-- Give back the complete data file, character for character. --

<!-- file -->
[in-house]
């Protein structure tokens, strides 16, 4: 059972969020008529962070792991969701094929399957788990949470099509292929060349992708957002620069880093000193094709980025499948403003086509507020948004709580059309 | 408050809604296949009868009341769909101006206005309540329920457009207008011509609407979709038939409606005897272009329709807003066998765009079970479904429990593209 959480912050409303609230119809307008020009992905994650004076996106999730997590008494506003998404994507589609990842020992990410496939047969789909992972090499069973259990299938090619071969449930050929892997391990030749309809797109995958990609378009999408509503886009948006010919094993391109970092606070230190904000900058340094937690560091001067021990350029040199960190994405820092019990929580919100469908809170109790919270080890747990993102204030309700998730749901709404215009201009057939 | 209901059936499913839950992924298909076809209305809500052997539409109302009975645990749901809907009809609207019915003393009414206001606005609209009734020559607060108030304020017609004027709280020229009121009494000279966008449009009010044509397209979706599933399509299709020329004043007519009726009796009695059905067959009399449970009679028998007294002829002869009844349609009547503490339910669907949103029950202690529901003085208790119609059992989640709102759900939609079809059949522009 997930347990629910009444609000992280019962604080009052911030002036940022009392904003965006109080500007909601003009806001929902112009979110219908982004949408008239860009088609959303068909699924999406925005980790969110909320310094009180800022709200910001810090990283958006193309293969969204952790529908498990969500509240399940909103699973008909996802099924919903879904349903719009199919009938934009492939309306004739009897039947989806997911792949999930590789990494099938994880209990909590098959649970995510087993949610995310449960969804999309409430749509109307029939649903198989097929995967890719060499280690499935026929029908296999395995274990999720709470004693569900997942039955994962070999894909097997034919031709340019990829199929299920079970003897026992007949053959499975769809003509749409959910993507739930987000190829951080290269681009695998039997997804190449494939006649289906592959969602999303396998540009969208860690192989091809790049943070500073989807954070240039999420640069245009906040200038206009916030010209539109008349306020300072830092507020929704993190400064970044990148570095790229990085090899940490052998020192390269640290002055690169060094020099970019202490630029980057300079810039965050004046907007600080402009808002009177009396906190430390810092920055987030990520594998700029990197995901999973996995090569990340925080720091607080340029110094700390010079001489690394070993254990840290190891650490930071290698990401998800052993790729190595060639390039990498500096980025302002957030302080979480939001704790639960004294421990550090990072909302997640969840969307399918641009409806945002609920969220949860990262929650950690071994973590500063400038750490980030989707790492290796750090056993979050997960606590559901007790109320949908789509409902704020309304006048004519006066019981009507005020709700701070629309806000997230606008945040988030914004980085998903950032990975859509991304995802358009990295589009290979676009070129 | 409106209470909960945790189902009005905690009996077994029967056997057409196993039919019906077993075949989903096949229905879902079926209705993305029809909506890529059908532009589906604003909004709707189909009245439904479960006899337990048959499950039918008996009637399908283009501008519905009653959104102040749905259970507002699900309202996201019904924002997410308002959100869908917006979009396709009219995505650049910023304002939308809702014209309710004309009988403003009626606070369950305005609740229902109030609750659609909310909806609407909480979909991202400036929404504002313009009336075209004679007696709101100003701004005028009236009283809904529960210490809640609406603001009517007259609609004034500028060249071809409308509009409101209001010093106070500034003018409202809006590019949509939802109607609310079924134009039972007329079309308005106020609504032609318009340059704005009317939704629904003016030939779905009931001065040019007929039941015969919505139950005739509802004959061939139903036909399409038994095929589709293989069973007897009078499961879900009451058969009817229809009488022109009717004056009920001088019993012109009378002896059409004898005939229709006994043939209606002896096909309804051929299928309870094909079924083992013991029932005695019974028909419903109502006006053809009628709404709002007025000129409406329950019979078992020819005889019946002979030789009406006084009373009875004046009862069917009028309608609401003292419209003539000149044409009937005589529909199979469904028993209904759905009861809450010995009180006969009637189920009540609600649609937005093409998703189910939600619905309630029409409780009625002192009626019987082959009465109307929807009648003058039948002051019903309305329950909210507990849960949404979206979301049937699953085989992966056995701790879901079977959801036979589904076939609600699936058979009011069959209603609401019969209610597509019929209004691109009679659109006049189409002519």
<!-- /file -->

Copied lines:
[in-house]
């Protein structure tokens, strides 16, 4: 059972969020008529962070792991969701094929399957788990949470099509292929060349992708957002620069880093000193094709980025499948403003086509507020948004709580059309 | 408050809604296949009868009341769909101006206005309540329920457009207008011509609407979709038939409606005897272009329709807003066998765009079970479904429990593209 959480912050409303609230119809307008020009992905994650004076996106999730997590008494506003998404994507589609990842020992990410496939047969789909992972090499069973259990299938090619071969449930050929892997391990030749309809797109995958990609378009999408509503886009948006010919094993391109970092606070230190904000900058340094937690560091001067021990350029040199960190994405820092019990929580919100469908809170109790919270080890747990993102204030309700998730749901709404215009201009057939 | 209901059936499913839950992924298909076809209305809500052997539409109302009975645990749901809907009809609207019915003393009414206001606005609209009734020559607060108030304020017609004027709280020229009121009494000279966008449009009010044509397209979706599933399509299709020329004043007519009726009796009695059905067959009399449970009679028998007294002829002869009844349609009547503490339910669907949103029950202690529901003085208790119609059992989640709102759900939609079809059949522009 997930347990629910009444609000992280019962604080009052911030002036940022009392904003965006109080500007909601003009806001929902112009979110219908982004949408008239860009088609959303068909699924999406925005980790969110909320310094009180800022709200910001810090990283958006193309293969969204952790529908498990969500509240399940909103699973008909996802099924919903879904349903719009199919009938934009492939309306004739009897039947989806997911792949999930590789990494099938994880209990909590098959649970995510087993949610995310449960969804999309409430749509109307029939649903198989097929995967890719060499280690499935026929029908296999395995274990999720709470004693569900997942039955994962070999894909097997034919031709340019990829199929299920079970003897026992007949053959499975769809003509749409959910993507739930987000190829951080290269681009695998039997997804190449494939006649289906592959969602999303396998540009969208860690192989091809790049943070500073989807954070240039999420640069245009906040200038206009916030010209539109008349306020300072830092507020929704993190400064970044990148570095790229990085090899940490052998020192390269640290002055690169060094020099970019202490630029980057300079810039965050004046907007600080402009808002009177009396906190430390810092920055987030990520594998700029990197995901999973996995090569990340925080720091607080340029110094700390010079001489690394070993254990840290190891650490930071290698990401998800052993790729190595060639390039990498500096980025302002957030302080979480939001704790639960004294421990550090990072909302997640969840969307399918641009409806945002609920969220949860990262929650950690071994973590500063400038750490980030989707790492290796750090056993979050997960606590559901007790109320949908789509409902704020309304006048004519006066019981009507005020709700701070629309806000997230606008945040988030914004980085998903950032990975859509991304995802358009990295589009290979676009070129 | 409106209470909960945790189902009005905690009996077994029967056997057409196993039919019906077993075949989903096949229905879902079926209705993305029809909506890529059908532009589906604003909004709707189909009245439904479960006899337990048959499950039918008996009637399908283009501008519905009653959104102040749905259970507002699900309202996201019904924002997410308002959100869908917006979009396709009219995505650049910023304002939308809702014209309710004309009988403003009626606070369950305005609740229902109030609750659609909310909806609407909480979909991202400036929404504002313009009336075209004679007696709101100003701004005028009236009283809904529960210490809640609406603001009517007259609609004034500028060249071809409308509009409101209001010093106070500034003018409202809006590019949509939802109607609310079924134009039972007329079309308005106020609504032609318009340059704005009317939704629904003016030939779905009931001065040019007929039941015969919505139950005739509802004959061939139903036909399409038994095929589709293989069973007897009078499961879900009451058969009817229809009488022109009717004056009920001088019993012109009378002896059409004898005939229709006994043939209606002896096909309804051929299928309870094909079924083992013991029932005695019974028909419903109502006006053809009628709404709002007025000129409406329950019979078992020819005889019946002979030789009406006084009373009875004046009862069917009028309608609401003292419209003539000149044409009937005589529909199979469904028993209904759905009861809450010995009180006969009637189920009540609600649609937005093409998703189910939600619905309630029409409780009625002192009626019987082959009465109307929807009648003058039948002051019903309305329950909210507990849960949404979206979301049937699953085989992966056995701790879901079977959801036979589904076939609600699936058979009011069959209603609401019969209610597509019929209004691109009679659109006049189409002519």